Just Trying to Get Paid

      Here's a long story with color commentary about getting stiffed on a job, filing a lien, contacting the owner, and finally picking up a check. September 27, 2008

I've been building for about ten years and most of what I do is custom commissions - 50% down balance at delivery. I've been building doors now for a few years and I got connected with a GC to do doors for a historic renovation project. This is the first time I've been one of a dozen subs on a job. I installed these eight doors not too long ago and I'm still waiting for about half the money. The GC says they are waiting on a check, and mine will go out when it comes in. How is this my problem? I, along with any other sub on the job has to use credit to buy their materials - why doesn't the GC have to use any to pay people? Am I being unreasonable here? It’s been like 90 days.

Forum Responses
(Business and Management Forum)
From contributor K:
I won't play by their rules - only mine. I will work for the home owner directly and will be paid by the homeowner only. I have plenty of work without playing games. I get a few this way, but most of them I run off with my terms. Did you have a contract with your terms?

From the original questioner:
I did provide the GC with a conditional (upon final payment) lien release. I will try sending a letter, my phone calls have got me nowhere - the guy actually got upset with me for joking about not getting paid! I will think twice about taking commercial work in the future. Too many headaches.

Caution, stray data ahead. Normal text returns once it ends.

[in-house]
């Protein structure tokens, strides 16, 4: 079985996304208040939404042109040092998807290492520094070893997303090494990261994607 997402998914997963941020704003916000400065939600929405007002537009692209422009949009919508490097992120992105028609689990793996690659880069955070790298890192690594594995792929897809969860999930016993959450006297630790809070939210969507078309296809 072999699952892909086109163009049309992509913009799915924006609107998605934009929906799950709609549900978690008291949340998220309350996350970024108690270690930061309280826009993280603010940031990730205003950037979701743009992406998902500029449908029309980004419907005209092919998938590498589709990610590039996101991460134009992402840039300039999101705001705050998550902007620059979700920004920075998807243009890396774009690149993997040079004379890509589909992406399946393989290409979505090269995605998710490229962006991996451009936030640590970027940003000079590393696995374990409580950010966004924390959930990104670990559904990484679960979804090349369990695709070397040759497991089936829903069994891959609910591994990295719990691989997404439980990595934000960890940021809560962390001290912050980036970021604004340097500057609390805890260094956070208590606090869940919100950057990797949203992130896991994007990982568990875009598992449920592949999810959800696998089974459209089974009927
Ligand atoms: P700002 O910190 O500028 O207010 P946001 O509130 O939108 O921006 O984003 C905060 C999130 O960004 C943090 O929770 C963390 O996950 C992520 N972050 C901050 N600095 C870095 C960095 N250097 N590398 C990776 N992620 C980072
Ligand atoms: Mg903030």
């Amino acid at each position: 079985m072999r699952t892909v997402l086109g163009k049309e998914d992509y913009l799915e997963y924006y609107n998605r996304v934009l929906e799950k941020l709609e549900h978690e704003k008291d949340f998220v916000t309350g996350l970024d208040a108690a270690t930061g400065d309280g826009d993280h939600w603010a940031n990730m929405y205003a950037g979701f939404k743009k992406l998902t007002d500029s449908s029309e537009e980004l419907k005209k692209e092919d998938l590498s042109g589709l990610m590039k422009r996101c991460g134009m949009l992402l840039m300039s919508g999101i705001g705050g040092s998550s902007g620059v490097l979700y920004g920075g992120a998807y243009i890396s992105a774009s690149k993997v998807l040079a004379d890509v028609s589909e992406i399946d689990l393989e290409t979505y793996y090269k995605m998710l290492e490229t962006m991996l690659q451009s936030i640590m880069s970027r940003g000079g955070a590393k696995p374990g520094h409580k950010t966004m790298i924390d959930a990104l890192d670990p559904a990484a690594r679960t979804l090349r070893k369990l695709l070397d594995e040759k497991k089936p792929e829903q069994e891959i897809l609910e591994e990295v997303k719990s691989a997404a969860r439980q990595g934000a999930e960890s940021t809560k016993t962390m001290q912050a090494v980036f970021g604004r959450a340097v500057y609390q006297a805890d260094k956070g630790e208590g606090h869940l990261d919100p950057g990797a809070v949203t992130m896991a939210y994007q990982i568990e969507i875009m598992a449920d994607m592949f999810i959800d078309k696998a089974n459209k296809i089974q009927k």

From contributor J:
I'm not sure where you are at but get involved with the ASA or ABC in your area and start learning about contracts, taking whatever classes they offer. Find out how to protect yourself and what exactly the terminology means. ASA is nice because you get to speak with other subs about the pay and work habits of the GC's in your area in a legal setting.

From contributor B:
I think we all hesitate to use a mechanic's lien, but they are effective, and don't have to be a hostile action. We politely explain to all of the GC's that we work with that if they don't have a check for us on the installation date we will file a mechanic's lien until the invoice is paid. Most legitimate businessmen (and women) understand that we are just protecting our best interests, and that we will waive the lien as soon as we are paid with no hard feelings.

From the original questioner:
Well you couldn't pay me enough to work with this company again - so getting more work from them is not a concern! I'll be checking with the owner of the site to verify if they have closed out the job yet with the GC. If they have, can I still apply for the lien? If not, I can always go pull the doors and run.

From contributor B:
Be careful pulling the doors. In some states it does not matter if you have been paid or not, once the product is installed it is not yours to "uninstall" and if you take it you are then committing theft. I found this out the hard way back in the 90's.

From contributor O: